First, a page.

Hate crime and prejudice are completely unacceptable and we are absolutely committed to tackling them. Hate crime has a hugely damaging effect on victims, their families and communities and everyone needs to play their part to challenge it.
Lord Bracadale published his review into hate crime legislation in Scotland in May 2018 and we want to thank him for his insightful report and recommendations. We now want to hear from you and from communities across the country about what our hate crime law should look like, so we hope you take the time to respond to this consultation.
We are committed to taking this opportunity to shape our legislation so that it is fit for 21st century Scotland and, most importantly, affords sufficient protection for those that need it.
We recognise that legislation in and of itself is not enough to build the inclusive and equal society that we aspire to, however having clear legislation about hate crime sends a strong message. It makes it clear to victims, to communities and to wider society that certain criminal behaviour is not acceptable in society.
Scotland’s diversity is our strength and we are proud that Scotland is becoming an increasingly open and inclusive nation. However, we also recognise that intolerance and prejudice remain and that more needs to be done.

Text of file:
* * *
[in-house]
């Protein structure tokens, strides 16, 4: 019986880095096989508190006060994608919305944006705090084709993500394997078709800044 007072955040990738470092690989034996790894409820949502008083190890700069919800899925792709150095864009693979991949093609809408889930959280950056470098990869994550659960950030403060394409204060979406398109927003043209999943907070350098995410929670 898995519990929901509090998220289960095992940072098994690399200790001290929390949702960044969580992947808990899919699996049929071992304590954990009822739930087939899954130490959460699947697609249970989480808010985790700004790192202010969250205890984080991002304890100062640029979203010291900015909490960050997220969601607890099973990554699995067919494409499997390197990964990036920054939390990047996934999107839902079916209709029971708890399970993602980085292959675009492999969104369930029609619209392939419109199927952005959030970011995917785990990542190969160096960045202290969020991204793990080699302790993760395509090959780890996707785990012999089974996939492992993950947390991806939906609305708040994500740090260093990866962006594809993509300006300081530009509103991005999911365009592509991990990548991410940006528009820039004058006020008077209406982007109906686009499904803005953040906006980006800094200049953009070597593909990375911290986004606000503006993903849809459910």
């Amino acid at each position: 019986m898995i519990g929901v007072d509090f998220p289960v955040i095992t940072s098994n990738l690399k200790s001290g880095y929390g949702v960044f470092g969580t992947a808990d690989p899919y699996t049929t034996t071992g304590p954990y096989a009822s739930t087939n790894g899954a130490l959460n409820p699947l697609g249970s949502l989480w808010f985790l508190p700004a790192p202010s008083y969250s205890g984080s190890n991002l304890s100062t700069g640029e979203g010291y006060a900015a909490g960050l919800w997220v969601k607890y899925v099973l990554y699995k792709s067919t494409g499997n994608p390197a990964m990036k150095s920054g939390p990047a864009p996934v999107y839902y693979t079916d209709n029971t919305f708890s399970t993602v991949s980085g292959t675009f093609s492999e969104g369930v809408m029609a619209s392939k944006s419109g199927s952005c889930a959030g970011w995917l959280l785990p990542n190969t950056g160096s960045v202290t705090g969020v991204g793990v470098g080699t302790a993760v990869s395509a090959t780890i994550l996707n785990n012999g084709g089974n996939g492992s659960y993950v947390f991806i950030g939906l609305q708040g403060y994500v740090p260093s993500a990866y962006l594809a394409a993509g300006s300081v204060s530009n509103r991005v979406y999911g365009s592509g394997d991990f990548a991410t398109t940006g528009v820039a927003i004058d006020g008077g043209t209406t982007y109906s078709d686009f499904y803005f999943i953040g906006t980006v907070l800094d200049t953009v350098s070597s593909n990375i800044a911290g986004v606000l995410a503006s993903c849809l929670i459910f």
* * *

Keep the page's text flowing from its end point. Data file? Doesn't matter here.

We are committed to working across government in order to build a Scotland - One Scotland - where there is simply no place for hatred and prejudice and where everyone feels connected, has a sense of belonging and feels valued.
We are confident that together we can build a stronger, more connected Scotland.
We look forward to hearing your views.
Aileen Campbell MSP
Cabinet Secretary for Justice and Local Government
Humza Yousaf MSP
Cabinet Secretary for Communities
“Well, it may be true that morality cannot be legislated but behaviour can be regulated. It may be true that the law cannot change the heart but it can restrain the heartless. It may be true that the law cannot make a man love me but it can restrain him from lynching me; and I think that is pretty important also. And so, while the law may not change the hearts of men, it does change the habits of men if it is vigorously enforced, and through changes in habits, pretty soon attitudinal changes will take place and even the heart may be changed in the process.”
Dr Martin Luther King